Rabbit Viral Hemorrhagic Disease (RVHD) is a highly contagious and potentially fatal disease that affects rabbits. It’s caused by a virus known as Rabbit Hemorrhagic Disease Virus (RHDV). The virus has been found in many countries around the world, including Europe, North America, South America, and Japan. RVHD can affect both wild and domestic rabbits, and is especially deadly in young animals.
RVHD is typically spread through contact with an infected rabbit, either directly or through contaminated food, water, and bedding. The virus can also be transmitted through insect bites or contact with other animals that have been exposed to the virus. It’s important to take preventative measures to reduce the risk of infection in rabbits, such as avoiding contact with wild rabbits and keeping pet rabbits indoors. Vaccines are available to help protect against RVHD, but they’re not 100 percent effective.
RVHD can cause severe losses in the rabbit industry, as well as devastating losses of wild rabbit populations. If you have any questions about RVHD or how to protect your pet rabbits from infection, contact your local veterinarian for more information.
Symptoms of Rabbit Viral Hemorrhagic Disease
Symptoms of RVHD vary, but typically include:
- Appetite loss
- Difficulty breathing
- Pale mucous membranes
- Red urine
Some rabbits will also have nosebleeds and sudden death without any other signs of illness. If you think that your rabbit has been infected with RVHD, contact your veterinarian immediately for diagnosis and treatment.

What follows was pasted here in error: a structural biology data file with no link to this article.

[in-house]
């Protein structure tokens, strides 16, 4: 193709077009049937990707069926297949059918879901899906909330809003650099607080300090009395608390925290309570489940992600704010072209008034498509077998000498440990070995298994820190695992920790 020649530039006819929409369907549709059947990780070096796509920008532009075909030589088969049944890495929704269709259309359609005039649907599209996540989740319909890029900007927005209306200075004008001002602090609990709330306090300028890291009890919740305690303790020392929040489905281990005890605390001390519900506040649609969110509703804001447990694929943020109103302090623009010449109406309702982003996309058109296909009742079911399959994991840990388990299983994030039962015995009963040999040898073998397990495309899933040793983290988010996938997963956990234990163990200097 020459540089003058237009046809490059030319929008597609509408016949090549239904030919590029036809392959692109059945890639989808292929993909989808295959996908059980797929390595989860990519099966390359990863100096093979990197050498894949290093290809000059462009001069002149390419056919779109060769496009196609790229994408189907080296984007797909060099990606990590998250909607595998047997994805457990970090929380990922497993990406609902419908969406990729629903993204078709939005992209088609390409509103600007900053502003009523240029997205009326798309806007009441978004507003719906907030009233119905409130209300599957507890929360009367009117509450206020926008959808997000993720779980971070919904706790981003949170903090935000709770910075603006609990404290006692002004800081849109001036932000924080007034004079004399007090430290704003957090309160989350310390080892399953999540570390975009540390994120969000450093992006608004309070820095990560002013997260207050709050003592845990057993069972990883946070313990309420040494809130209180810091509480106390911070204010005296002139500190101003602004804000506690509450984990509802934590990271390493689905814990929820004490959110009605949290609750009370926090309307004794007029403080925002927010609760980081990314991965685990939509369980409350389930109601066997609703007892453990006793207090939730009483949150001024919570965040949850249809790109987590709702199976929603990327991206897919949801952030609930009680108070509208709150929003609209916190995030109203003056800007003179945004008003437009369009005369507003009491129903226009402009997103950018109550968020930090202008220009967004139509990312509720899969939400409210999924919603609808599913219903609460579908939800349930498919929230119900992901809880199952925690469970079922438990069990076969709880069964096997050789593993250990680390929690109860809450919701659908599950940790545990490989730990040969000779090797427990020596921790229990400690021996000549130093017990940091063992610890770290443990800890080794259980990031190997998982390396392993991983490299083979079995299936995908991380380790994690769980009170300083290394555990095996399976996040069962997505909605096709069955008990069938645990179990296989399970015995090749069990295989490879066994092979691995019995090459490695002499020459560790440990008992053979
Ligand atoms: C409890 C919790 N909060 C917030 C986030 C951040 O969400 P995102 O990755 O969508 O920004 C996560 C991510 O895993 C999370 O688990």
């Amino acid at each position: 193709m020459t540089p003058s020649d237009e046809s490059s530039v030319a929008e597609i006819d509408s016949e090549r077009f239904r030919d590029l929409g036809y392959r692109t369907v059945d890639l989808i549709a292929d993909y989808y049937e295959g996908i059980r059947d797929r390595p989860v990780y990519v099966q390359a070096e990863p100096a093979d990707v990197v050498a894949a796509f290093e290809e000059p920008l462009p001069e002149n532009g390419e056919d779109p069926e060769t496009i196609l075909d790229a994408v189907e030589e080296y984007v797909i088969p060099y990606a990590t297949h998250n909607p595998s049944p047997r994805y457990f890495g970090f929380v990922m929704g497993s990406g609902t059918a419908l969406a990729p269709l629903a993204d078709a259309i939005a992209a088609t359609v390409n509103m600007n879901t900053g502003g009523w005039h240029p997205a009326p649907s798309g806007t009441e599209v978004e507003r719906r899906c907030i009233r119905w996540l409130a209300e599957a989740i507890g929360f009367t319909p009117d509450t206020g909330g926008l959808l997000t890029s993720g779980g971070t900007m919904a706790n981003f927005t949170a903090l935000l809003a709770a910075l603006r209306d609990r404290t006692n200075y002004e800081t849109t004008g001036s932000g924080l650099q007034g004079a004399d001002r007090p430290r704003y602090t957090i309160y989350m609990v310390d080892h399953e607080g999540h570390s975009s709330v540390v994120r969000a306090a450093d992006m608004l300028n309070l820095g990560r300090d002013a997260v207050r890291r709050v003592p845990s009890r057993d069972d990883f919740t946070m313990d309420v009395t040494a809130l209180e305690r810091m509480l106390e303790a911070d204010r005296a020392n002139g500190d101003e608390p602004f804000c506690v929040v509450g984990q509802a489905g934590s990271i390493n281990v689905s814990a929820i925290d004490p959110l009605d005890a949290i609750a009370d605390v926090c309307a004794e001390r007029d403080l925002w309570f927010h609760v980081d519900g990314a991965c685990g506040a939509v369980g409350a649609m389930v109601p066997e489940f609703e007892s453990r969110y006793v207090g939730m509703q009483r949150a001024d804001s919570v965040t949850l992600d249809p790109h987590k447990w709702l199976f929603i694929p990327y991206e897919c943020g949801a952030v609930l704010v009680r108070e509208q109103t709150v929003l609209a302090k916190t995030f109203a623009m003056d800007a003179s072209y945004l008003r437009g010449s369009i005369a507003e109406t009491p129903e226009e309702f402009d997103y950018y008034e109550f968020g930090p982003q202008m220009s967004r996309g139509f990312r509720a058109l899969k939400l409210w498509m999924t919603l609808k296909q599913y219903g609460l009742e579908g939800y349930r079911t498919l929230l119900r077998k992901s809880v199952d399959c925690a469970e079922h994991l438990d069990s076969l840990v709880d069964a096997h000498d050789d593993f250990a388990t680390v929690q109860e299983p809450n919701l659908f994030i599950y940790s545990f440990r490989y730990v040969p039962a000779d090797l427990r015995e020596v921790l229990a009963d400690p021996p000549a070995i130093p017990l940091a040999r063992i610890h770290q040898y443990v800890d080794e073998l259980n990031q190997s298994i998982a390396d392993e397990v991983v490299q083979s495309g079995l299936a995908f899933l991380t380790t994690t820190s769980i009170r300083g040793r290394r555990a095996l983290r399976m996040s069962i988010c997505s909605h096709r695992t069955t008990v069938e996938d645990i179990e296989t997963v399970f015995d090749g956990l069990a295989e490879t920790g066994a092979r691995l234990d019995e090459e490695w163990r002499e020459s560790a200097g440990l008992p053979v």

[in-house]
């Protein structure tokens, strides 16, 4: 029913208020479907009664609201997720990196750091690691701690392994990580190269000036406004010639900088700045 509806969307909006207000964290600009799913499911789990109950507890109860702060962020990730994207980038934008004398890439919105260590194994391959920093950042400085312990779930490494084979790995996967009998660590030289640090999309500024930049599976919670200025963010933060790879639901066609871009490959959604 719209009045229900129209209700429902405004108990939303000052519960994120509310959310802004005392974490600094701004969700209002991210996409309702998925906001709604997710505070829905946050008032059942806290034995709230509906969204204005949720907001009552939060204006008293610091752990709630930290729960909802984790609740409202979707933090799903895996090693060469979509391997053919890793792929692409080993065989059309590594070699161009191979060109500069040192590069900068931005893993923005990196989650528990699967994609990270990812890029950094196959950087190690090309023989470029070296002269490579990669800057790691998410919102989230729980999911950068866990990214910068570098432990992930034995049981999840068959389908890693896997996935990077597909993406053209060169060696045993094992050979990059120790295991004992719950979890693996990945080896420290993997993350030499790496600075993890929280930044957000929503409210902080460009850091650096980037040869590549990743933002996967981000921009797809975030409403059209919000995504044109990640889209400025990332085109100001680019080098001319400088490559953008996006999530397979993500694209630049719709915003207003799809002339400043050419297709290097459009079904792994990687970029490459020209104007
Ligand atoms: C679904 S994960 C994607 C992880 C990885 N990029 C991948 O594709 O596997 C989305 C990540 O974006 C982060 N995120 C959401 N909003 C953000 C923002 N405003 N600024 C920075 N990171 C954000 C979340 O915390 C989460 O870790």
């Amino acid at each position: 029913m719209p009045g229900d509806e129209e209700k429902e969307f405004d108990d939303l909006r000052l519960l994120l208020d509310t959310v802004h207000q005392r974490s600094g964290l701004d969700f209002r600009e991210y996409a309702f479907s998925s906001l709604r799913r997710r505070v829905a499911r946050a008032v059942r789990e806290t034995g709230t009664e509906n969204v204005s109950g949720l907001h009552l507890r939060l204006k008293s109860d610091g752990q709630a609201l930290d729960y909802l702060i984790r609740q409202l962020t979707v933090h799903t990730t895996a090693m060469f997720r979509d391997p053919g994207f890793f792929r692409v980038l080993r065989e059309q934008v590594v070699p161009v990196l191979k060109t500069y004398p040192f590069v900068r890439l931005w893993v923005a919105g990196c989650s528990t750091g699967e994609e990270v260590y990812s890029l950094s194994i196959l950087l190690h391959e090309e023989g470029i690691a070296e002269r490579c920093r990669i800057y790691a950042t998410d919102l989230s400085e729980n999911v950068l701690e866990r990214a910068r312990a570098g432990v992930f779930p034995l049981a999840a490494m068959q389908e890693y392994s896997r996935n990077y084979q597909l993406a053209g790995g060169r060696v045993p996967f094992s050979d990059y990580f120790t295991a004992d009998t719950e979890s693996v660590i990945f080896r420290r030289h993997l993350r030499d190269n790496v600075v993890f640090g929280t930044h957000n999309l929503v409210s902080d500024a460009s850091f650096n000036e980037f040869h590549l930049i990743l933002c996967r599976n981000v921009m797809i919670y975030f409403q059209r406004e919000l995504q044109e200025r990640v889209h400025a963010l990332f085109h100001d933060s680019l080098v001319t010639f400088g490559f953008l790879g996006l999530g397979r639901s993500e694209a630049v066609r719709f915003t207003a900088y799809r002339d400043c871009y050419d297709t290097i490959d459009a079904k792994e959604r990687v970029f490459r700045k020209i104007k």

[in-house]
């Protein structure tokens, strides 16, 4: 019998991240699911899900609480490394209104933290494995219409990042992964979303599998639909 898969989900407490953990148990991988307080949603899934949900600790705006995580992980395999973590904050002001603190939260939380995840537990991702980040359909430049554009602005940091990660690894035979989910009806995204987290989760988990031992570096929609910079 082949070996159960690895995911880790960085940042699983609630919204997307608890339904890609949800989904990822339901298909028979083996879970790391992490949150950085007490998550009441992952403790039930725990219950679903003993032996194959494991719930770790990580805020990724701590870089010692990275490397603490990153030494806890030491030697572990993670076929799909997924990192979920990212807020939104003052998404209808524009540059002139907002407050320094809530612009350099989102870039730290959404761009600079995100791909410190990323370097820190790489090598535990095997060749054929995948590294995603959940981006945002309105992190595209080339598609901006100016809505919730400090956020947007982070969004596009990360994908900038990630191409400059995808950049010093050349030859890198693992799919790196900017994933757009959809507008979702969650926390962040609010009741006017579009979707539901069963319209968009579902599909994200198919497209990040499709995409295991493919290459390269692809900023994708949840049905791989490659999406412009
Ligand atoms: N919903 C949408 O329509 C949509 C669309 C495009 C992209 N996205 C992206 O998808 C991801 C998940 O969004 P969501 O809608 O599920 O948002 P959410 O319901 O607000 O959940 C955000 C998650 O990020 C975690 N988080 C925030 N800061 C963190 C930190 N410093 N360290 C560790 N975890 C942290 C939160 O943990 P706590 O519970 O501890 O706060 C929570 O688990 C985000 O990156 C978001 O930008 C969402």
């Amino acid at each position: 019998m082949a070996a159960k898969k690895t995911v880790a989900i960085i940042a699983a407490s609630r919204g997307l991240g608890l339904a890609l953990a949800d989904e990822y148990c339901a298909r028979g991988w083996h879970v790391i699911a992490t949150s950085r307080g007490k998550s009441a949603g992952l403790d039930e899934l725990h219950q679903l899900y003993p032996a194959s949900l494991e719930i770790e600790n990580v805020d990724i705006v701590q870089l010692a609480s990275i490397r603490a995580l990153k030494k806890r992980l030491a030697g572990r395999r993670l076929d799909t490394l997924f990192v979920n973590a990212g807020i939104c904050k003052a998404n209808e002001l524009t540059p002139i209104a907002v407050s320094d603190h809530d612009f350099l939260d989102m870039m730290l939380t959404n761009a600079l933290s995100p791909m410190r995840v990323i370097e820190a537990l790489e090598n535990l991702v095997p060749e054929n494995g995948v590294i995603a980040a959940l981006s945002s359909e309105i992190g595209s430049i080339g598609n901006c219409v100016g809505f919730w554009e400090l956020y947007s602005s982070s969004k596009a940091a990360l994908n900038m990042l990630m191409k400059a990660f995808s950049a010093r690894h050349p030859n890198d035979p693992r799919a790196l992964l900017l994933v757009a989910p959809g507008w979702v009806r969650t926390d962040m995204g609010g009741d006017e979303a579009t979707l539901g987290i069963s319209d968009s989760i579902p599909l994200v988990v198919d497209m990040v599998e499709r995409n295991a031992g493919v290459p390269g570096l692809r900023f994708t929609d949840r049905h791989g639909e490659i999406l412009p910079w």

In addition to getting veterinary care as soon as possible, it’s important to properly dispose of any infected rabbits and their bedding or other materials they have come into contact with. This will help reduce the spread of the virus.
Diagnosing Rabbit Viral Hemorrhagic Disease
RVHD can be difficult to diagnose, as many of the symptoms are similar to those of other illnesses. A laboratory test is needed to confirm the presence of the virus. Your veterinarian will collect a sample from your rabbit, such as an oral swab or blood sample, and send it to a laboratory for testing. If RVHD is confirmed, your veterinarian could recommend euthanasia in order to prevent further spread of the virus.
Stages of Rabbit Viral Hemorrhagic Disease
Rabbit Viral Hemorrhagic Disease (RVHD) progresses through three stages: incubation, acute, and chronic.
During the incubation stage, the virus is present in the rabbit’s body but there are no visible signs of infection. This stage can last between 1 and 16 days.
During the acute stage, the rabbit will start to have signs such as fever, appetite loss, and difficulty breathing. This stage usually lasts for 2 to 5 days.
The chronic stage can last up to two weeks and is associated with poor body condition, anemia, jaundice, and death.
Treating Rabbit Viral Hemorrhagic Disease
Unfortunately, there is no effective treatment for RVHD. The best way to protect your rabbits from this virus is prevention. Vaccinating against RVHD is the most effective way to protect against this disease. In addition, it’s important to practice good hygiene and care when dealing with rabbits, such as avoiding contact with wild rabbits and practicing good biosecurity measures in order to reduce the risk of infection.
Preventing Rabbit Viral Hemorrhagic Disease
The best way to prevent RVHD is through vaccination. Vaccines are available for both wild and domestic rabbits, and should be administered by a qualified veterinarian. In addition, it’s important to practice good hygiene and biosecurity measures when dealing with rabbits in order to reduce the risk of infection. This includes avoiding contact with wild rabbits, keeping pets indoors, and regularly cleaning cages and other supplies.